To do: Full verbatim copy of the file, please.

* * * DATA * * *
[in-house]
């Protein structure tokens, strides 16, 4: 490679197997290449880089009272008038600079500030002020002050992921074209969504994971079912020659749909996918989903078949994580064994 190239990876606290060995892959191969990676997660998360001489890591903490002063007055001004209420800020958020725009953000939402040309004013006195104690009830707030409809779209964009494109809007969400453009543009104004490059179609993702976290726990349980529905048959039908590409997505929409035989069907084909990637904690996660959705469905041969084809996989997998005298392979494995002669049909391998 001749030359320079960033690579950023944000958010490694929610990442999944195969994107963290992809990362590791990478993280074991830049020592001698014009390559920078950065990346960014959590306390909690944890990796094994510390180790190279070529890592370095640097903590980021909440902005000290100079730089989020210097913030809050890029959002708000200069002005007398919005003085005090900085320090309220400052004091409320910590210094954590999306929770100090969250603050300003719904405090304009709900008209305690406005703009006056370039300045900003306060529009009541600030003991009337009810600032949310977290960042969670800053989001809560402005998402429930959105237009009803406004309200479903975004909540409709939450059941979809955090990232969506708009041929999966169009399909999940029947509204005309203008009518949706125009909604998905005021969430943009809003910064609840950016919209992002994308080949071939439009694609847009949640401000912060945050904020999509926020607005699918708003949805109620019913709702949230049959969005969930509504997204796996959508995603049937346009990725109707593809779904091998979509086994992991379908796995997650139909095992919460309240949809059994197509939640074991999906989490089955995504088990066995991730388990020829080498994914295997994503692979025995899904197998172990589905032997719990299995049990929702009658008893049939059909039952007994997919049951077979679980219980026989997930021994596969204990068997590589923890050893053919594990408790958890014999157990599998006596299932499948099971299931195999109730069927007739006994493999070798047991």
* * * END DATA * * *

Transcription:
[in-house]
């Protein structure tokens, strides 16, 4: 490679197997290449880089009272008038600079500030002020002050992921074209969504994971079912020659749909996918989903078949994580064994 190239990876606290060995892959191969990676997660998360001489890591903490002063007055001004209420800020958020725009953000939402040309004013006195104690009830707030409809779209964009494109809007969400453009543009104004490059179609993702976290726990349980529905048959039908590409997505929409035989069907084909990637904690996660959705469905041969084809996989997998005298392979494995002669049909391998 001749030359320079960033690579950023944000958010490694929610990442999944195969994107963290992809990362590791990478993280074991830049020592001698014009390559920078950065990346960014959590306390909690944890990796094994510390180790190279070529890592370095640097903590980021909440902005000290100079730089989020210097913030809050890029959002708000200069002005007398919005003085005090900085320090309220400052004091409320910590210094954590999306929770100090969250603050300003719904405090304009709900008209305690406005703009006056370039300045900003306060529009009541600030003991009337009810600032949310977290960042969670800053989001809560402005998402429930959105237009009803406004309200479903975004909540409709939450059941979809955090990232969506708009041929999966169009399909999940029947509204005309203008009518949706125009909604998905005021969430943009809003910064609840950016919209992002994308080949071939439009694609847009949640401000912060945050904020999509926020607005699918708003949805109620019913709702949230049959969005969930509504997204796996959508995603049937346009990725109707593809779904091998979509086994992991379908796995997650139909095992919460309240949809059994197509939640074991999906989490089955995504088990066995991730388990020829080498994914295997994503692979025995899904197998172990589905032997719990299995049990929702009658008893049939059909039952007994997919049951077979679980219980026989997930021994596969204990068997590589923890050893053919594990408790958890014999157990599998006596299932499948099971299931195999109730069927007739006994493999070798047991």